Removing Tourists


posted on 19th of august, 2008



Have you ever waited patiently in front of a landmark, maybe a fountain or cathedral, hoping that there would be a magic moment when there was no one in the frame--no dogs, no kids, no tourists taking their own pictures?

I've spent many such moments, not always patiently. Sometimes I would give up, other times the image wouldn't be what I wanted because I needed to snap away in the .5 seconds when the coast was clear.



I have discovered an almost unbelievable function in Photoshop: the ability to combine multiple photos and create a composite in which there are no people (or dogs). To do this, you need to take several pictures of your subject. It doesn't matter how many people are in them, as long as there are at least two shots showing each part of the landmark (in other words, there need to be at least two shots in which no one is standing in front of any particular point). Once you get back to your computer, fire up PS, align the layers, and voila--a clean image.

There are a couple catches. First, I believe you need the extended version of PS to do this. Second, the first time around, it's a little tricky (at least for me) to sort out all the steps. However, once you get the hang of it, it's a piece of cake. Just look in PS help under 'align layers.'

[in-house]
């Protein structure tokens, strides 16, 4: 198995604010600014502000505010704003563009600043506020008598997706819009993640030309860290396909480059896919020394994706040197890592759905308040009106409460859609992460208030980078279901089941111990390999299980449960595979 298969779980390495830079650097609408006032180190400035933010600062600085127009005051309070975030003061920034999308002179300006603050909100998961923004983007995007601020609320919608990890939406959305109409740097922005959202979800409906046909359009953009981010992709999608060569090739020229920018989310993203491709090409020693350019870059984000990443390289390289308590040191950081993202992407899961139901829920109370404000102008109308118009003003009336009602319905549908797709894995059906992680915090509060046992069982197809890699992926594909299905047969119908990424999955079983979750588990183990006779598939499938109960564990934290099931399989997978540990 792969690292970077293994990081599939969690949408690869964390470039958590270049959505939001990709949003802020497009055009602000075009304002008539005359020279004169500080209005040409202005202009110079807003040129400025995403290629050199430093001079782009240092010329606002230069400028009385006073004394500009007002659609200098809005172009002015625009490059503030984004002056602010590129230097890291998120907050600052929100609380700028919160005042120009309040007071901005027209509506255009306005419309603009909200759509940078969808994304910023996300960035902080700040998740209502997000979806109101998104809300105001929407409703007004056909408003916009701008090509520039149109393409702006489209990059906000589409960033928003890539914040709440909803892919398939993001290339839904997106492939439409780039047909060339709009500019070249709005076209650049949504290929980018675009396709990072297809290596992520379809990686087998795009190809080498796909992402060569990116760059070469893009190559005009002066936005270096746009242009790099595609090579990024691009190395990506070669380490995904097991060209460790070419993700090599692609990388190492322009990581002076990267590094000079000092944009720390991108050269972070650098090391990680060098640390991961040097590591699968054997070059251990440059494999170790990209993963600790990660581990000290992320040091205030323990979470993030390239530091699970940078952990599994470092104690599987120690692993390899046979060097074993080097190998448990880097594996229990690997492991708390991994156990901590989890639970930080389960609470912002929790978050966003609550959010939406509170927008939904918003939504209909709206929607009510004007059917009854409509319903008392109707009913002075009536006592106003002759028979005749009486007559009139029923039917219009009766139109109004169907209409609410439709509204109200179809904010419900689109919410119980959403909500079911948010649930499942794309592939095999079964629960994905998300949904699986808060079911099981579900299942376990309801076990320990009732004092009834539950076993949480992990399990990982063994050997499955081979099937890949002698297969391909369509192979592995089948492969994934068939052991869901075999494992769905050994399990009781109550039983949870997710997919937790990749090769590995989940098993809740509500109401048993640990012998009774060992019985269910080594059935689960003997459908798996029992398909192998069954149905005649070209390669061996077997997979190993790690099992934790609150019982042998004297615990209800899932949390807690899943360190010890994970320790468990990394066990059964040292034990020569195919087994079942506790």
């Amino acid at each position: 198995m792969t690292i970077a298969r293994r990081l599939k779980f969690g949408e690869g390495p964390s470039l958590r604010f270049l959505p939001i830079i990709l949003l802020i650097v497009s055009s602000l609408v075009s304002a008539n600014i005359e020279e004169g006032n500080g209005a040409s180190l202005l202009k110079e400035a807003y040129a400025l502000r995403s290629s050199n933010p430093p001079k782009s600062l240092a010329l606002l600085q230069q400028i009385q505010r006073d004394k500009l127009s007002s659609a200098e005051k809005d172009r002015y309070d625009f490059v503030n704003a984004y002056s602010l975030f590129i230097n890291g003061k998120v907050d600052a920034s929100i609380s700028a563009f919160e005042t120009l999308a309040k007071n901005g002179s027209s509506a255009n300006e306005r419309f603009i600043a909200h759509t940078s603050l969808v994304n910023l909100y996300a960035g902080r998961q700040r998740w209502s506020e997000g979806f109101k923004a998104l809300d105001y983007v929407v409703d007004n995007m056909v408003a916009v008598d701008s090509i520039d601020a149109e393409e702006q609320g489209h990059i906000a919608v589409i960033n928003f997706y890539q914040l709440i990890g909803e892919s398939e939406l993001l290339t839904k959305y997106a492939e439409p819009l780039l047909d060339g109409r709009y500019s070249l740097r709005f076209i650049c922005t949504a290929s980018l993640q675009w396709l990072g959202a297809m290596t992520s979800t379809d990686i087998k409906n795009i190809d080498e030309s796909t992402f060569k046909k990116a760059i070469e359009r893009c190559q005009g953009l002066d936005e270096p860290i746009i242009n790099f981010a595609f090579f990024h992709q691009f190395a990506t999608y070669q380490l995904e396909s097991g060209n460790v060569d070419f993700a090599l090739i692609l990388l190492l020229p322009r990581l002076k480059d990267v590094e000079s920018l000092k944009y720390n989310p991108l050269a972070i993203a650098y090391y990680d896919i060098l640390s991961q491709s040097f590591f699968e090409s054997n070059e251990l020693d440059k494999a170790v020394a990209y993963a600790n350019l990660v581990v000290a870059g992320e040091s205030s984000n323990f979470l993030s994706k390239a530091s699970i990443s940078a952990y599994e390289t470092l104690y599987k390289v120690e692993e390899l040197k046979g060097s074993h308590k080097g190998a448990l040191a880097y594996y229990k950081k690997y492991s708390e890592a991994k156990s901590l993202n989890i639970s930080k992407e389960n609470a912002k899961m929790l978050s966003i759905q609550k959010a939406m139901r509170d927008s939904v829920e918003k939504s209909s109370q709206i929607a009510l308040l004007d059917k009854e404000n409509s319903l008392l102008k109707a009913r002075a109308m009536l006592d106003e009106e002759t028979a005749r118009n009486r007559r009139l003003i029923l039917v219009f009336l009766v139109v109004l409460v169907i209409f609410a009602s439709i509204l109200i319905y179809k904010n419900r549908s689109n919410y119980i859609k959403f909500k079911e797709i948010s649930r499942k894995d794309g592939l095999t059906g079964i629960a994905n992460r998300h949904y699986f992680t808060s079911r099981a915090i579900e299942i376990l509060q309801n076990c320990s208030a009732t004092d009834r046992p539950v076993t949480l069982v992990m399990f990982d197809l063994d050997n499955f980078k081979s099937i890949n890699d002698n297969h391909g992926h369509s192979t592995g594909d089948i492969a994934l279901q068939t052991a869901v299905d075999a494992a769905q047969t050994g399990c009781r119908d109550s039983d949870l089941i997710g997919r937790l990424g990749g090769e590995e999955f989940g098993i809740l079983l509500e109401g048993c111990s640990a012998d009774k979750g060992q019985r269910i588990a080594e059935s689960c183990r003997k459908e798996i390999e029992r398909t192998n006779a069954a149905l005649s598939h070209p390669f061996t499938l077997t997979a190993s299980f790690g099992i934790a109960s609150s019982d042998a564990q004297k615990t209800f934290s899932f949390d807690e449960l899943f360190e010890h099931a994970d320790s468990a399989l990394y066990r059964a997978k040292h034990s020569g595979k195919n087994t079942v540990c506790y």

Comments (6)

Posted by Davulcu on December 27, 2009
Great help ... thanks
Posted by Sophiesourit on September 09, 2008
good news if such thing is possible....
Well, the only thing with eddion is ...well it is fast just few minutes...yep ...but few minutes for hundred pictures... damned it is whole day... So another option is to get upe early, very early and be on location before the tourist ...then when they arrive ..have a cup of coffe enjoying place ...:)
Posted by Bugsy on August 20, 2008
yes, this is one of the most amazing photoshop features. it also works really well for removing grain from images because grain is placed randomly, PS can pick apart the grain once you have enough images overlayed.
Posted by Py2000 on August 19, 2008
I ran into the same problem as well, and this sounds like a good idea.
Posted by Sparkmom on August 19, 2008
What a neat idea! Thank you for sharing!
Posted by Charlesoutcalt on August 19, 2008
Just be sure you take a few photos of the subject, and make sure you have at least two clear views of each point of it. It helps considerably to keep your vantage point and exposure as consistent as possible, too.



Comments (6)

This article has been read 1124 times. 5 readers have found this article useful.
Photo credits: Chiyacat, Yew Wah Kok, David Davis.
 
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